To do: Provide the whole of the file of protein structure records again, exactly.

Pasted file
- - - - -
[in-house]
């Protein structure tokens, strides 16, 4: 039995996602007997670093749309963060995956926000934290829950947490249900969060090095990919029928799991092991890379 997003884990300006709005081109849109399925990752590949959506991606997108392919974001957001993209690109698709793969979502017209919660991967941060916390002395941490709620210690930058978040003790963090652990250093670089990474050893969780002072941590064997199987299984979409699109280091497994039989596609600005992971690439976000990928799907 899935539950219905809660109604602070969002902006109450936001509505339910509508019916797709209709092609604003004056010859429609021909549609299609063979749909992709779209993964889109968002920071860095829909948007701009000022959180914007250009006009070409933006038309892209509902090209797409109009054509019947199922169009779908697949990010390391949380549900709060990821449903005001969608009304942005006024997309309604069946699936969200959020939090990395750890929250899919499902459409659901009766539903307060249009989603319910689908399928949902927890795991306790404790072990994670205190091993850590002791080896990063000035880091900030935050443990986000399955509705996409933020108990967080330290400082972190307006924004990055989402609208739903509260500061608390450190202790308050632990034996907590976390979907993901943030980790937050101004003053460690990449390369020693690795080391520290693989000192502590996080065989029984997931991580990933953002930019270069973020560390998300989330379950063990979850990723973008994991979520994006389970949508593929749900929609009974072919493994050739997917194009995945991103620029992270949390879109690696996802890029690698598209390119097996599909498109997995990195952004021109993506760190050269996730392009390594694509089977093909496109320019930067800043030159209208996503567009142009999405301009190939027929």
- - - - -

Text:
[in-house]
């Protein structure tokens, strides 16, 4: 039995996602007997670093749309963060995956926000934290829950947490249900969060090095990919029928799991092991890379 997003884990300006709005081109849109399925990752590949959506991606997108392919974001957001993209690109698709793969979502017209919660991967941060916390002395941490709620210690930058978040003790963090652990250093670089990474050893969780002072941590064997199987299984979409699109280091497994039989596609600005992971690439976000990928799907 899935539950219905809660109604602070969002902006109450936001509505339910509508019916797709209709092609604003004056010859429609021909549609299609063979749909992709779209993964889109968002920071860095829909948007701009000022959180914007250009006009070409933006038309892209509902090209797409109009054509019947199922169009779908697949990010390391949380549900709060990821449903005001969608009304942005006024997309309604069946699936969200959020939090990395750890929250899919499902459409659901009766539903307060249009989603319910689908399928949902927890795991306790404790072990994670205190091993850590002791080896990063000035880091900030935050443990986000399955509705996409933020108990967080330290400082972190307006924004990055989402609208739903509260500061608390450190202790308050632990034996907590976390979907993901943030980790937050101004003053460690990449390369020693690795080391520290693989000192502590996080065989029984997931991580990933953002930019270069973020560390998300989330379950063990979850990723973008994991979520994006389970949508593929749900929609009974072919493994050739997917194009995945991103620029992270949390879109690696996802890029690698598209390119097996599909498109997995990195952004021109993506760190050269996730392009390594694509089977093909496109320019930067800043030159209208996503567009142009999405301009190939027929």